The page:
Jim on the summit, with Peak 5040 across the valley, where he’d been recently

From the summit, the entire Alberni Valley was laid out before us. You could see Sproat Lake and the Taylor River below, as well as Highway 4. In the distance Arrowsmith loomed prominently and beyond, the Salish Sea.  Across the valley to the south is Nahmint Mountain and as you look westward peaks like 5040, Adder, and Steamboat can be seen, as well as countless others. Northern views are dominated by the mountains of Strathcona, notably Nine Peaks, Big Interior and Septimus. Since I’m an Island novice, about the only one I was sure of was the Comox Glacier! According to Mary, on the clearest of days one could also see Elkhorn and the Golden Hinde but if my photos captured either I’d not have known what I was looking at!

Survey marker
Mt Porter with the Beaufort Range behind
You could just see the Pacific Ocean on the west side of Vancouver Island
 Highway 4 down in the valley below, as well as the Taylor River
Mary’s well travelled pack in the foreground with a sea of mountains beyond!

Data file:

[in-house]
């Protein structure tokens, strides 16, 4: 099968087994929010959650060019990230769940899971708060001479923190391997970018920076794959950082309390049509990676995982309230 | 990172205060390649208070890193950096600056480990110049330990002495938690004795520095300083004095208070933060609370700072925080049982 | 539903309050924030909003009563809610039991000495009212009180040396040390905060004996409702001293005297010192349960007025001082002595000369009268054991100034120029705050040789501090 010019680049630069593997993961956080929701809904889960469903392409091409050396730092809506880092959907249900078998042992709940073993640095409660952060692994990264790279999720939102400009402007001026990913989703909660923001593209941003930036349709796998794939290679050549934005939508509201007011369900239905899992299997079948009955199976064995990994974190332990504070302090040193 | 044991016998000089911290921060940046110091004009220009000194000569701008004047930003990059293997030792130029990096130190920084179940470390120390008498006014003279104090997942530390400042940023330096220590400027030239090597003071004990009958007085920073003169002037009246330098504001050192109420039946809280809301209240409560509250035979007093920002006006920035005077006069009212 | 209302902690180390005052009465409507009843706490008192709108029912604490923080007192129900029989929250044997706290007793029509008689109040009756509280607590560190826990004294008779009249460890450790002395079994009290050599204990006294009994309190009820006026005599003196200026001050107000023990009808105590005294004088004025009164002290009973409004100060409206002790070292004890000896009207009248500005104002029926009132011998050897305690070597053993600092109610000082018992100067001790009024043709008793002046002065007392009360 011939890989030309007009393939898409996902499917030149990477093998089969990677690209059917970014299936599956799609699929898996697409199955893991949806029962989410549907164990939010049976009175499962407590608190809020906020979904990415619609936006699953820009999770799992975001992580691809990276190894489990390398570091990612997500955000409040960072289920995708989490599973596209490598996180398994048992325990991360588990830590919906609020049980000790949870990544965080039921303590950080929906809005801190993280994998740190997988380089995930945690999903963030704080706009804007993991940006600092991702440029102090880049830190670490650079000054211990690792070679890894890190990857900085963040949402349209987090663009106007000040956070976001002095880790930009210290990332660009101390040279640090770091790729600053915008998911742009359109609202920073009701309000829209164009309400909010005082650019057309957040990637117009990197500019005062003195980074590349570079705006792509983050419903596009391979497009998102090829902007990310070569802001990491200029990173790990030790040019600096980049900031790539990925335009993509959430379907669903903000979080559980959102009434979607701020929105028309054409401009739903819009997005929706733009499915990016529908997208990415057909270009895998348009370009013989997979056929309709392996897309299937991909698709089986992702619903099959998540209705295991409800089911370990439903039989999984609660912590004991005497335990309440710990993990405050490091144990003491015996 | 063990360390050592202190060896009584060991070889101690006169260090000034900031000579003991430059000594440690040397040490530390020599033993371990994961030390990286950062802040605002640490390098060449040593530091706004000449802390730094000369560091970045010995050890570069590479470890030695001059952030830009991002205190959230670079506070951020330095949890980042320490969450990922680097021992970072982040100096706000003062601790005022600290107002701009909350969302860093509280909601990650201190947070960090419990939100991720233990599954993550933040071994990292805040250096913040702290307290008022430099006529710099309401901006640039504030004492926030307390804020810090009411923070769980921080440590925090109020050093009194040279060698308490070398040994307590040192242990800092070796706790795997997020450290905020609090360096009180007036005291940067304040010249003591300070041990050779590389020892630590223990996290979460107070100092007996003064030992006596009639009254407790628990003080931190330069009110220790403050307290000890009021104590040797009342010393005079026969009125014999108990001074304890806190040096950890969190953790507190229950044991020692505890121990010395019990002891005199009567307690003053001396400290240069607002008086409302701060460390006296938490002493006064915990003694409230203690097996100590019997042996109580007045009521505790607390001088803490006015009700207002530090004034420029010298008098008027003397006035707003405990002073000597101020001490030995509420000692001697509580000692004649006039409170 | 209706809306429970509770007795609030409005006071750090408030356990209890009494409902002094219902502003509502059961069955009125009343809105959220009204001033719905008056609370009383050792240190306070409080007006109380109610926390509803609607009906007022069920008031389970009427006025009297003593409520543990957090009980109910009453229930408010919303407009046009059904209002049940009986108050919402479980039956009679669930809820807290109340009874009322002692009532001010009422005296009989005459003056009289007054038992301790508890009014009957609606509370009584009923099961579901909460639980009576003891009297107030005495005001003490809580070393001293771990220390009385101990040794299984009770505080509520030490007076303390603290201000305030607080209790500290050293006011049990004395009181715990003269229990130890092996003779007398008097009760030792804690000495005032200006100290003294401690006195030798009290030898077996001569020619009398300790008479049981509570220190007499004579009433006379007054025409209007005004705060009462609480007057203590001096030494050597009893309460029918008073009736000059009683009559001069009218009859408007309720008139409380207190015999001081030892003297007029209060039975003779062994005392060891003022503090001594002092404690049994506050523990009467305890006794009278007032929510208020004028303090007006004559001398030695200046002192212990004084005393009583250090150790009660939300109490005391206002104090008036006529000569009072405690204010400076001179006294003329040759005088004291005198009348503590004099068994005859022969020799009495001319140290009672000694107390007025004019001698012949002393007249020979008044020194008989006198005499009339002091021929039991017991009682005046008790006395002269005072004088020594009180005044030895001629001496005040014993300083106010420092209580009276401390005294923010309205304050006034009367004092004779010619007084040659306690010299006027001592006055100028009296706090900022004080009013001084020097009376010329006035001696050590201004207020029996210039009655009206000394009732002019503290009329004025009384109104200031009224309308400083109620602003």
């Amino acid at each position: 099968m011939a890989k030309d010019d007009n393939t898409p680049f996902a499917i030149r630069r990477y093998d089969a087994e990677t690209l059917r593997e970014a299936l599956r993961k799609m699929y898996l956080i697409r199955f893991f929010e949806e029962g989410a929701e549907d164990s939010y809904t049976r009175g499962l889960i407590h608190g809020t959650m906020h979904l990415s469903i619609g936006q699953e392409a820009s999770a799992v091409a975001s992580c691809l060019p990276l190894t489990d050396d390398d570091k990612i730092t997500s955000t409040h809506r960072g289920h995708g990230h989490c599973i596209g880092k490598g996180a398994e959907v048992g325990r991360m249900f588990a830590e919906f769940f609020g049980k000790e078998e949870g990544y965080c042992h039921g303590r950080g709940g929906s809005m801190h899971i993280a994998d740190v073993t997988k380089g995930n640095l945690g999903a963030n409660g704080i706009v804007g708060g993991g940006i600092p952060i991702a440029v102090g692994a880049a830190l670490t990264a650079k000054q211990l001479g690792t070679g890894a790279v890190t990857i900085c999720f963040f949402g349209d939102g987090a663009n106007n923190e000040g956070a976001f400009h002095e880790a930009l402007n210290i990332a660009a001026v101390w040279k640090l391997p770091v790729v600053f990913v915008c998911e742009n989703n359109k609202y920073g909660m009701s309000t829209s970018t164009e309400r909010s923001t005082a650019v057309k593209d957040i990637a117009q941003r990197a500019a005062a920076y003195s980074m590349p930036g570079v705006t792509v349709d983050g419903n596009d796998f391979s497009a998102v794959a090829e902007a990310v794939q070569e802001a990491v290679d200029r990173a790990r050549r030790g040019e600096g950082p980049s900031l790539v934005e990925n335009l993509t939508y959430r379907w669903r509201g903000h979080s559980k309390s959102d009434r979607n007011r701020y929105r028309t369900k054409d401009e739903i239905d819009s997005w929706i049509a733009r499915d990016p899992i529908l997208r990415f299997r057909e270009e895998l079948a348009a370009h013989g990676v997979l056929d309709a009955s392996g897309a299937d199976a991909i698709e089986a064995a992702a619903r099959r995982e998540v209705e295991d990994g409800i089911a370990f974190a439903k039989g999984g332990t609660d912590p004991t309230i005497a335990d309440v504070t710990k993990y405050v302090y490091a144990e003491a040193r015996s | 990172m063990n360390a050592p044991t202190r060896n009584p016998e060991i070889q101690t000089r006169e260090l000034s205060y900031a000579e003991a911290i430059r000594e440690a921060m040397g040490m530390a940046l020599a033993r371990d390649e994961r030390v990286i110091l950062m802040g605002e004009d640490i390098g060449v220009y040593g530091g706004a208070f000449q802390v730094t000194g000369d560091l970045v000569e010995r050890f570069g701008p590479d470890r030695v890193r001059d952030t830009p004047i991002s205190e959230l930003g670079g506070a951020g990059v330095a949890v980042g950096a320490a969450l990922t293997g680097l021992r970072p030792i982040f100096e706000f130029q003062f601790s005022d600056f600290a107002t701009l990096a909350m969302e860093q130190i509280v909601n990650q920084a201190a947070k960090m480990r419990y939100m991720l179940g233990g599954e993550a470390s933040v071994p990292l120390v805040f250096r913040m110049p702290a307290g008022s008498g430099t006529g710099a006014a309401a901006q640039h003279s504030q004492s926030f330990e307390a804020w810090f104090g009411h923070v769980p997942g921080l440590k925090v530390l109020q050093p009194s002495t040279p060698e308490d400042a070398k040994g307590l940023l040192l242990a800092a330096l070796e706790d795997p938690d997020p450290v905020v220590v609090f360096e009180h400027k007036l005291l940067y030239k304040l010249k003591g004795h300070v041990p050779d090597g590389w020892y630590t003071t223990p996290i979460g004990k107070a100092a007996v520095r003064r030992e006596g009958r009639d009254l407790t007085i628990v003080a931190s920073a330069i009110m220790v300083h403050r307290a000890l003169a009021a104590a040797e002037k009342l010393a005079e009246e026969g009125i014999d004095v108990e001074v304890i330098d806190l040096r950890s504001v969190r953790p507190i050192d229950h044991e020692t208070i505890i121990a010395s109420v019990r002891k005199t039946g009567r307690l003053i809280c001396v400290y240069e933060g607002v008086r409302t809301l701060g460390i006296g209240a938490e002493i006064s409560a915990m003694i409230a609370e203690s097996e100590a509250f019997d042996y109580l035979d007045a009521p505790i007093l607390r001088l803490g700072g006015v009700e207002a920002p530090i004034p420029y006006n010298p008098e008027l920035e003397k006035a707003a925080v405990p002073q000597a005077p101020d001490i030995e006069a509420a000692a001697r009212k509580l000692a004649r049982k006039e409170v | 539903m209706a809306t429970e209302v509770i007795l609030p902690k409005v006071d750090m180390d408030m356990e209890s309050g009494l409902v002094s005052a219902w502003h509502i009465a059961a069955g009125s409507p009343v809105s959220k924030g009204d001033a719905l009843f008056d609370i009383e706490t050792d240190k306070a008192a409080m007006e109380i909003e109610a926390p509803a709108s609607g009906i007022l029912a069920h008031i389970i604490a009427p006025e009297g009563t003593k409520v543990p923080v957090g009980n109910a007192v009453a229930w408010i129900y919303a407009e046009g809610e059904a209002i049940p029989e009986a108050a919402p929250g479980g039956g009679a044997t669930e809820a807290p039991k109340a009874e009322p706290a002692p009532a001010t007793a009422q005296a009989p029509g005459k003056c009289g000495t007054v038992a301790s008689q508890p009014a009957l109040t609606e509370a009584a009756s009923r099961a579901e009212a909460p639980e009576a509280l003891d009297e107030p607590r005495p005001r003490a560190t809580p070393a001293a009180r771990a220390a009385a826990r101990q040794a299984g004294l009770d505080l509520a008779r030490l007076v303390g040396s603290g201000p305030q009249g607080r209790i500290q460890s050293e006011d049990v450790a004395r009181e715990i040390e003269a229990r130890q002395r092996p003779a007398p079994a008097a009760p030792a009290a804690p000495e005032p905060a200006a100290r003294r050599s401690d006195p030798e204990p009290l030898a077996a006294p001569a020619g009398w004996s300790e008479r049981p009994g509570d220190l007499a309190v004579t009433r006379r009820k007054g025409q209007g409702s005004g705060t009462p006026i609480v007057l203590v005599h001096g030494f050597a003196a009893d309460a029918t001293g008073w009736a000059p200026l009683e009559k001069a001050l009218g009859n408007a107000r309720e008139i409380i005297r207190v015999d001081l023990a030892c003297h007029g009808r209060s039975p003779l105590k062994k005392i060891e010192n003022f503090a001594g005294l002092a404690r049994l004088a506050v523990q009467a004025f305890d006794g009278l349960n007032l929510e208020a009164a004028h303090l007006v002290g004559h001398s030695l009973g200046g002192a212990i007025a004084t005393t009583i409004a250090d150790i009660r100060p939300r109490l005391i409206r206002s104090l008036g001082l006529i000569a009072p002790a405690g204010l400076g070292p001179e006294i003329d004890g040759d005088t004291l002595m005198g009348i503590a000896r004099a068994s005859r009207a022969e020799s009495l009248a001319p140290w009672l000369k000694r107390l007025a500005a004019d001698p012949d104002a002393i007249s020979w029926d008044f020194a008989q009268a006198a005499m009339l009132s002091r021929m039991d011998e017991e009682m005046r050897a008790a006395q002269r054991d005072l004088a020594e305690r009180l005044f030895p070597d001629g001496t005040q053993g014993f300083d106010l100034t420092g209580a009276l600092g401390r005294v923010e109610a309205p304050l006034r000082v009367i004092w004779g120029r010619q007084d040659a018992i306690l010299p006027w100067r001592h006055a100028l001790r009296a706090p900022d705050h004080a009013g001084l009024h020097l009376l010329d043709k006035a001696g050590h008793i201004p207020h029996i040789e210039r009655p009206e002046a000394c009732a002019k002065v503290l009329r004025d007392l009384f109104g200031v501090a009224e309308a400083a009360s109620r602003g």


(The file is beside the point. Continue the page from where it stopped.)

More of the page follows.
Old jar lid at the summit cairn

As stoked as we were to be there, after about half an hour we decided to begin the hike homeward, after all, we did have a long way to go! Before we departed, everyone took another good look around, as though imprinting the views to mind. It was a place I would return to in a second!

Sproat Lake and the Alberni Valley, with Arrowsmith at right and the mainland well beyond
How about one more photo? 
Dustin, Jim, and I taking that last look…..Photo by Mary
Bidding adieu to the summit…Photo by Mary

The walk down went uneventfully, with the added benefit being that much of the ice had begun to melt, though the trail lower down was all the muddier. We didn’t mind, though, because it could not have been a better day to be outside! We made such good time we decided to take another break on the way down.

Pretty nice place to chill for a few minutes


Mary arriving back at the lake again
The lake was just as beautiful in the afternoon light
Blue skies!…Photo by Mary
Dustin discovers the ice in a pond he’d broken in the morning has managed to refreeze while we climbed the mountain!